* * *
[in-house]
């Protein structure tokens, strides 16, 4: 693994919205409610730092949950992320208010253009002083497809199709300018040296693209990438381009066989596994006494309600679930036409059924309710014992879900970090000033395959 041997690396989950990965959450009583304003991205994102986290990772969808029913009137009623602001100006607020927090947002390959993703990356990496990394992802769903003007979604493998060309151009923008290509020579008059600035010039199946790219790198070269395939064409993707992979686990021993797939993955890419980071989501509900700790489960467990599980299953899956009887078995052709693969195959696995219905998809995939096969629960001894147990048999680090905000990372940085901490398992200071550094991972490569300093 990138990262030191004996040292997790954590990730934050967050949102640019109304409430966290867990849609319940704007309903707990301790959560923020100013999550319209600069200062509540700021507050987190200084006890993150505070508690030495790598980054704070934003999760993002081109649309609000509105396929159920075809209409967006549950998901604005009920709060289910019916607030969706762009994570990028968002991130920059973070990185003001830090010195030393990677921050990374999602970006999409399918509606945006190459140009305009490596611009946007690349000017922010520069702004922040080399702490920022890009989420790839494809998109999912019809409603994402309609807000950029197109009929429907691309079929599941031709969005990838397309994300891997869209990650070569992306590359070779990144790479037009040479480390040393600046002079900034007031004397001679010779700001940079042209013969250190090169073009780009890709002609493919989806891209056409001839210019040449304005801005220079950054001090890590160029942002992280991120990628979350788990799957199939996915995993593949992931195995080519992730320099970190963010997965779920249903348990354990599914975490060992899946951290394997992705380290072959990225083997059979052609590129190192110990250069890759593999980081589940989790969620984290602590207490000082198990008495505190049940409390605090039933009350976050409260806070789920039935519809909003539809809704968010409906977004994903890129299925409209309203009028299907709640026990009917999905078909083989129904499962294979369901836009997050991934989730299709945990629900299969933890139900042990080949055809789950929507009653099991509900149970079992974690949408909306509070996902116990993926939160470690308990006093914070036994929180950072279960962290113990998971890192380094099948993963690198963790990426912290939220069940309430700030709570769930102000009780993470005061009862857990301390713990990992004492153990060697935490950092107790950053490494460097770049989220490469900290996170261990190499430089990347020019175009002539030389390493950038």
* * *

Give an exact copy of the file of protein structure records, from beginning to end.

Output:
[in-house]
């Protein structure tokens, strides 16, 4: 693994919205409610730092949950992320208010253009002083497809199709300018040296693209990438381009066989596994006494309600679930036409059924309710014992879900970090000033395959 041997690396989950990965959450009583304003991205994102986290990772969808029913009137009623602001100006607020927090947002390959993703990356990496990394992802769903003007979604493998060309151009923008290509020579008059600035010039199946790219790198070269395939064409993707992979686990021993797939993955890419980071989501509900700790489960467990599980299953899956009887078995052709693969195959696995219905998809995939096969629960001894147990048999680090905000990372940085901490398992200071550094991972490569300093 990138990262030191004996040292997790954590990730934050967050949102640019109304409430966290867990849609319940704007309903707990301790959560923020100013999550319209600069200062509540700021507050987190200084006890993150505070508690030495790598980054704070934003999760993002081109649309609000509105396929159920075809209409967006549950998901604005009920709060289910019916607030969706762009994570990028968002991130920059973070990185003001830090010195030393990677921050990374999602970006999409399918509606945006190459140009305009490596611009946007690349000017922010520069702004922040080399702490920022890009989420790839494809998109999912019809409603994402309609807000950029197109009929429907691309079929599941031709969005990838397309994300891997869209990650070569992306590359070779990144790479037009040479480390040393600046002079900034007031004397001679010779700001940079042209013969250190090169073009780009890709002609493919989806891209056409001839210019040449304005801005220079950054001090890590160029942002992280991120990628979350788990799957199939996915995993593949992931195995080519992730320099970190963010997965779920249903348990354990599914975490060992899946951290394997992705380290072959990225083997059979052609590129190192110990250069890759593999980081589940989790969620984290602590207490000082198990008495505190049940409390605090039933009350976050409260806070789920039935519809909003539809809704968010409906977004994903890129299925409209309203009028299907709640026990009917999905078909083989129904499962294979369901836009997050991934989730299709945990629900299969933890139900042990080949055809789950929507009653099991509900149970079992974690949408909306509070996902116990993926939160470690308990006093914070036994929180950072279960962290113990998971890192380094099948993963690198963790990426912290939220069940309430700030709570769930102000009780993470005061009862857990301390713990990992004492153990060697935490950092107790950053490494460097770049989220490469900290996170261990190499430089990347020019175009002539030389390493950038």